That I find it unsettling that many people I know and respect disagree with me about the epistemic significance of disagreement is perhaps unsurprising. There are, after all, psychological studies that suggest that we are highly disposed to being greatly influenced by the views of others, and I have no reason to think that I am exceptional with respect to this particular issue. It is, of course, a different question whether the fact that many others disagree with my thesis provides a good reason for me to doubt that thesis. And my answer to this question, as might be expected, is ‘No’: because I accept the general thesis that known disagreement is not a good reason for skepticism, I do not, in particular, regard the fact that people disagree with me about this general thesis as a reason for being skeptical of it. Although I tend to find it somewhat unsettling that many disagree with my view, I am inclined to regard this psychological tendency as one that I would lack if I were more rational than I in fact am. In contrast to my psychological ambivalence, my considered, reflective judgment is that the fact that many people disagree with me about the thesis that disagreement is not a good reason for skepticism is not itself a good reason to be skeptical of the thesis that disagreement is not a good reason for skepticism.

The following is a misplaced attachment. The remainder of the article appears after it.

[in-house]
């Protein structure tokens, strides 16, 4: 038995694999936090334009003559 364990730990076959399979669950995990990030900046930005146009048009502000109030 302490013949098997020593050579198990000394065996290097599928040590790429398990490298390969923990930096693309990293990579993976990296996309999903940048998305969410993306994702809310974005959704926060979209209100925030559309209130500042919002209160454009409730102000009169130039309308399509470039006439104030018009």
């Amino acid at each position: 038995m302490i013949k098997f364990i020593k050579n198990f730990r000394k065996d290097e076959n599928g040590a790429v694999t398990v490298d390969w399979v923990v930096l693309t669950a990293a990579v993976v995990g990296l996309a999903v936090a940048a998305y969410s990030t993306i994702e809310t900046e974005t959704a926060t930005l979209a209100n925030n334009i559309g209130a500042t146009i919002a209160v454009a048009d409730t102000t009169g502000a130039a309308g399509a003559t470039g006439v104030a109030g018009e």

Thomas Kelly, ‘The Epistemic Significance of Disagreement’, Oxford Studies in Epistemology, vol. 1 (2006), pp. 192-193